In 1918 the air supply for the church organ would have been provided manually by Johnnie, somewhere at the back of the organ pipes, working a handle to activate the bellows.  Most organs today are electrically blown. 

V.A. Hospital

Gifts of fruit and vegetables from the Harvest Festival at the Parish Church, the Wesleyan (Ivybridge and Bittaford) and Congregational Churches, as well as from private sources are gratefully acknowledged. A depot in the village is much needed where gifts for the Hospital can be left, and where “wants” can be made known. Will the owner of any shop premises temporarily unoccupied kindly allow the use of same for this purpose? Communications should be addressed to the Assistant County Director. In all Hospitals Christmastide is celebrated in old time fashion – presents are given to the patients, special fare provided, entertainments held, decorations hung. Everyone is invited to help accordingly to their power to make this, it is hoped the last, as cheerful as possible for the men compelled to be away from their families, and no less festive than at other Hospitals. From those unable to contribute in any other way, donations will be gratefully received for this object. All offerings should be sent to the Quartermaster. “Our Day.” – the sale of flags organised by Mrs W.B. Craig, and assisted by the following willing collectors – Mrs C. Hoare, the Misses Blight, Brailey, Eastley, Hoare, Hancock, and Love, amounted to £9 5s. 7d. An entertainment, arranged by Mrs Mann (who generously bore all the expenses), and given by the Officers’ Cadet Battalion from Membland Hall, produced £13 4s. 6d. The Assembly Rooms were kindly lent by the Proprietors free of charge. £22 10s. 1d. had been forwarded through the County Director to the “Our Day” Fund for the Red Cross Work Overseas.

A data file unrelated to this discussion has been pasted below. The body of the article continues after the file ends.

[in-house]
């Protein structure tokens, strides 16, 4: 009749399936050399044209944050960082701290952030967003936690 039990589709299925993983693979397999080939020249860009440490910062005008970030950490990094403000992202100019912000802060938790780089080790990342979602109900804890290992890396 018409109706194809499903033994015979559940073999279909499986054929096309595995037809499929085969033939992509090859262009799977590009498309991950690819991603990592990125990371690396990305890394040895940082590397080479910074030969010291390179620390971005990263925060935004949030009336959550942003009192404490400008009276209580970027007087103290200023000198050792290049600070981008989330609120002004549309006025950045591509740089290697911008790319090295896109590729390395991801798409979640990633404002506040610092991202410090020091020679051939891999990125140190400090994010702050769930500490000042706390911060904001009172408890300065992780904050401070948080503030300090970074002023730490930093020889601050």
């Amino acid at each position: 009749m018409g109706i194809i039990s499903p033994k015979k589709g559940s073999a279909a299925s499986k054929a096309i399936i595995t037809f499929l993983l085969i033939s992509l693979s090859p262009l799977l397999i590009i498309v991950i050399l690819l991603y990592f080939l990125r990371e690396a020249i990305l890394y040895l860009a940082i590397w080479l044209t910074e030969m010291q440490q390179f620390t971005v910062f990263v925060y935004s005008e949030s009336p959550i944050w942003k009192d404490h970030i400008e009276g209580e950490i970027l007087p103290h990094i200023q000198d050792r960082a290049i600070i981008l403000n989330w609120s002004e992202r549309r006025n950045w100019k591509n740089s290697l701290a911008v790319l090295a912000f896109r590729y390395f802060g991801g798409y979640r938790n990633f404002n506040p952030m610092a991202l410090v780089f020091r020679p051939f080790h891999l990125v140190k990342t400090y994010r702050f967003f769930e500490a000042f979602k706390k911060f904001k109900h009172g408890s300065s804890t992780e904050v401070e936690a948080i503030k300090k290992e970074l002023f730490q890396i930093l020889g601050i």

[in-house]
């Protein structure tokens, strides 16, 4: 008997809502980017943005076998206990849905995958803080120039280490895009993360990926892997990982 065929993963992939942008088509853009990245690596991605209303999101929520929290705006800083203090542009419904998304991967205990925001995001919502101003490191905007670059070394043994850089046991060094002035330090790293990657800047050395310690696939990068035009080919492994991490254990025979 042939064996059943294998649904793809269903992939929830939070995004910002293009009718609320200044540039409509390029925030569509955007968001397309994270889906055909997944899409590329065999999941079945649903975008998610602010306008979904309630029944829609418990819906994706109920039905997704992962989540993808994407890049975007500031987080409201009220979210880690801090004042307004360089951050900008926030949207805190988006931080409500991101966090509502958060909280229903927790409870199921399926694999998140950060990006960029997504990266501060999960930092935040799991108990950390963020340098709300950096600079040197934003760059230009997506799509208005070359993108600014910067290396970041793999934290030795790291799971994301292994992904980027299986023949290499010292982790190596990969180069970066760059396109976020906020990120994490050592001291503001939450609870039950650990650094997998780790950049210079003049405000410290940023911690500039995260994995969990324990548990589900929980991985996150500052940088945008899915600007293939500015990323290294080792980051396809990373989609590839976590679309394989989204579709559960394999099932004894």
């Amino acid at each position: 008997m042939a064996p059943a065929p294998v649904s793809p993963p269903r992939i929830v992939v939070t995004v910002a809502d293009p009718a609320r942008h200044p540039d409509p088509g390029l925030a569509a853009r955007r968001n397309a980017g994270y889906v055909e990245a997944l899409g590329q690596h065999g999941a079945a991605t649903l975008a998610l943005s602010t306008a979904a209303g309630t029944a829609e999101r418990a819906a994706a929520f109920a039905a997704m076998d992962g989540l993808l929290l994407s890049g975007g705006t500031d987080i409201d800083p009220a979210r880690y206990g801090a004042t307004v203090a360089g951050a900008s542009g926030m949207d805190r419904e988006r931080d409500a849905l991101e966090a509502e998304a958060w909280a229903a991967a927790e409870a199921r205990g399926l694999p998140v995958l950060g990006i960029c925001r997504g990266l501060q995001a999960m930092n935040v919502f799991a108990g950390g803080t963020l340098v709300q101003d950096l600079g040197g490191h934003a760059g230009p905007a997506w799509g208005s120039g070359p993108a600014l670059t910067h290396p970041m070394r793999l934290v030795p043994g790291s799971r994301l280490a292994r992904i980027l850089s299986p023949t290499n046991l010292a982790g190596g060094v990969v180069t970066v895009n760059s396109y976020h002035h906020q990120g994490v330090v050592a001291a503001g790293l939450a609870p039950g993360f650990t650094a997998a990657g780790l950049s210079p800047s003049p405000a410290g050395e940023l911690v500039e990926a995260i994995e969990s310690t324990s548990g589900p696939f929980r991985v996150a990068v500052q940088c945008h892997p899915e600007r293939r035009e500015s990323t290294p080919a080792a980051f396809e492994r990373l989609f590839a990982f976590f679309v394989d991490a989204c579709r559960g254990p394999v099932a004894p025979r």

“Our Day”
Our Day was a Red Cross fundraising event organised for the first time in 1915, which then took place annually throughout the war. The origin of the collection was considered to be “Queen Alexandra’s Day”, when people showed support for the Queen by buying flowers. During “Our Day”, street collectors sold flags, which were ordered and supplied centrally. Flags for motor vehicles were also available. Small flags were sold for a penny and silk ones were sold for six pence. Gifts for “Our Day” were also received from overseas.
Source : redcross.org.uk
Membland Hall